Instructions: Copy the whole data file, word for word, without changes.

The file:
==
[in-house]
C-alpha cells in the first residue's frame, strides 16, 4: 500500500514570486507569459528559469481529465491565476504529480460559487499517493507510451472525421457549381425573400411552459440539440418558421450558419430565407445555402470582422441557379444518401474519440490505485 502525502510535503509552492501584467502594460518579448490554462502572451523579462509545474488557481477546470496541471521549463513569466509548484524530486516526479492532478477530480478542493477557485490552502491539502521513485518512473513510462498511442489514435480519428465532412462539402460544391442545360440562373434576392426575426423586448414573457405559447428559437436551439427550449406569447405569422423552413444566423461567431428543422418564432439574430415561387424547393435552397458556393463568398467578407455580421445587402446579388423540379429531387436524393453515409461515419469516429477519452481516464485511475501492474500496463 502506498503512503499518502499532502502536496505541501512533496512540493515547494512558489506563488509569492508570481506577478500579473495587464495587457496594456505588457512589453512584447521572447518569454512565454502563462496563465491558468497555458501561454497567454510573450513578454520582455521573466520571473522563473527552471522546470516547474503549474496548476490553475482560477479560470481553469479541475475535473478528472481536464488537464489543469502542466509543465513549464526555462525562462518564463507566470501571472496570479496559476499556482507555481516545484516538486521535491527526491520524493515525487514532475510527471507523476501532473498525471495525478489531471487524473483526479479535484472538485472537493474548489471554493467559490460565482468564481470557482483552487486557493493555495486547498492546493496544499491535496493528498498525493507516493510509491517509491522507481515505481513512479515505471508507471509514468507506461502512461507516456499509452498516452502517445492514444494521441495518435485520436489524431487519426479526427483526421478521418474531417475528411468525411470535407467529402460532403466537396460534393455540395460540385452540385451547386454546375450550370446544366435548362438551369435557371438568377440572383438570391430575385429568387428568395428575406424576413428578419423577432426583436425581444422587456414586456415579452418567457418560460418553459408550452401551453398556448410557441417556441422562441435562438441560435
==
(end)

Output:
[in-house]
C-alpha cells in the first residue's frame, strides 16, 4: 500500500514570486507569459528559469481529465491565476504529480460559487499517493507510451472525421457549381425573400411552459440539440418558421450558419430565407445555402470582422441557379444518401474519440490505485 502525502510535503509552492501584467502594460518579448490554462502572451523579462509545474488557481477546470496541471521549463513569466509548484524530486516526479492532478477530480478542493477557485490552502491539502521513485518512473513510462498511442489514435480519428465532412462539402460544391442545360440562373434576392426575426423586448414573457405559447428559437436551439427550449406569447405569422423552413444566423461567431428543422418564432439574430415561387424547393435552397458556393463568398467578407455580421445587402446579388423540379429531387436524393453515409461515419469516429477519452481516464485511475501492474500496463 502506498503512503499518502499532502502536496505541501512533496512540493515547494512558489506563488509569492508570481506577478500579473495587464495587457496594456505588457512589453512584447521572447518569454512565454502563462496563465491558468497555458501561454497567454510573450513578454520582455521573466520571473522563473527552471522546470516547474503549474496548476490553475482560477479560470481553469479541475475535473478528472481536464488537464489543469502542466509543465513549464526555462525562462518564463507566470501571472496570479496559476499556482507555481516545484516538486521535491527526491520524493515525487514532475510527471507523476501532473498525471495525478489531471487524473483526479479535484472538485472537493474548489471554493467559490460565482468564481470557482483552487486557493493555495486547498492546493496544499491535496493528498498525493507516493510509491517509491522507481515505481513512479515505471508507471509514468507506461502512461507516456499509452498516452502517445492514444494521441495518435485520436489524431487519426479526427483526421478521418474531417475528411468525411470535407467529402460532403466537396460534393455540395460540385452540385451547386454546375450550370446544366435548362438551369435557371438568377440572383438570391430575385429568387428568395428575406424576413428578419423577432426583436425581444422587456414586456415579452418567457418560460418553459408550452401551453398556448410557441417556441422562441435562438441560435